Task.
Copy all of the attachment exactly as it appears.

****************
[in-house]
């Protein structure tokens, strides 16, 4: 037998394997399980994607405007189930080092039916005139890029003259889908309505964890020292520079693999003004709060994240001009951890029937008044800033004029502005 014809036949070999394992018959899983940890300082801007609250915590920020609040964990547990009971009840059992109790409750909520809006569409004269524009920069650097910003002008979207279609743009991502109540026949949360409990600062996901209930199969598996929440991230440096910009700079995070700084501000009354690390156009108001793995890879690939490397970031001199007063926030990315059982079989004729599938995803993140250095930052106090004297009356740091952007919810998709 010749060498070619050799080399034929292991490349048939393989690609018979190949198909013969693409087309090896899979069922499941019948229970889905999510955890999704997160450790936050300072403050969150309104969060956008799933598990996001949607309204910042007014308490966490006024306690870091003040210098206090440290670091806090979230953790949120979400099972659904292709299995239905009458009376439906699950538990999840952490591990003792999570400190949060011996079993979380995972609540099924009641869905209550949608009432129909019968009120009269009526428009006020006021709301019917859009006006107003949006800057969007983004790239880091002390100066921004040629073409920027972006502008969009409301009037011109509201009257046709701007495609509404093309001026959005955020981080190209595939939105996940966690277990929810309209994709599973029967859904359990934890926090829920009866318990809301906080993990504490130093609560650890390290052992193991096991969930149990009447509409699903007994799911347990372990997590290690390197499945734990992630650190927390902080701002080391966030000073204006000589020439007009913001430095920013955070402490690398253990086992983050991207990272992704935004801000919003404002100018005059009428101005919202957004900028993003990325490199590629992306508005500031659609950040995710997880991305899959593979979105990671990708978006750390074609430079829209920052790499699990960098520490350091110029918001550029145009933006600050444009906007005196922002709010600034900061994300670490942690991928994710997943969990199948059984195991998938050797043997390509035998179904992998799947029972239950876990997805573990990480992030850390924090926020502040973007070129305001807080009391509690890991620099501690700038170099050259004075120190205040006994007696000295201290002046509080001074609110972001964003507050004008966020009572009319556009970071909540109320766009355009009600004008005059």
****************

[in-house]
């Protein structure tokens, strides 16, 4: 037998394997399980994607405007189930080092039916005139890029003259889908309505964890020292520079693999003004709060994240001009951890029937008044800033004029502005 014809036949070999394992018959899983940890300082801007609250915590920020609040964990547990009971009840059992109790409750909520809006569409004269524009920069650097910003002008979207279609743009991502109540026949949360409990600062996901209930199969598996929440991230440096910009700079995070700084501000009354690390156009108001793995890879690939490397970031001199007063926030990315059982079989004729599938995803993140250095930052106090004297009356740091952007919810998709 010749060498070619050799080399034929292991490349048939393989690609018979190949198909013969693409087309090896899979069922499941019948229970889905999510955890999704997160450790936050300072403050969150309104969060956008799933598990996001949607309204910042007014308490966490006024306690870091003040210098206090440290670091806090979230953790949120979400099972659904292709299995239905009458009376439906699950538990999840952490591990003792999570400190949060011996079993979380995972609540099924009641869905209550949608009432129909019968009120009269009526428009006020006021709301019917859009006006107003949006800057969007983004790239880091002390100066921004040629073409920027972006502008969009409301009037011109509201009257046709701007495609509404093309001026959005955020981080190209595939939105996940966690277990929810309209994709599973029967859904359990934890926090829920009866318990809301906080993990504490130093609560650890390290052992193991096991969930149990009447509409699903007994799911347990372990997590290690390197499945734990992630650190927390902080701002080391966030000073204006000589020439007009913001430095920013955070402490690398253990086992983050991207990272992704935004801000919003404002100018005059009428101005919202957004900028993003990325490199590629992306508005500031659609950040995710997880991305899959593979979105990671990708978006750390074609430079829209920052790499699990960098520490350091110029918001550029145009933006600050444009906007005196922002709010600034900061994300670490942690991928994710997943969990199948059984195991998938050797043997390509035998179904992998799947029972239950876990997805573990990480992030850390924090926020502040973007070129305001807080009391509690890991620099501690700038170099050259004075120190205040006994007696000295201290002046509080001074609110972001964003507050004008966020009572009319556009970071909540109320766009355009009600004008005059």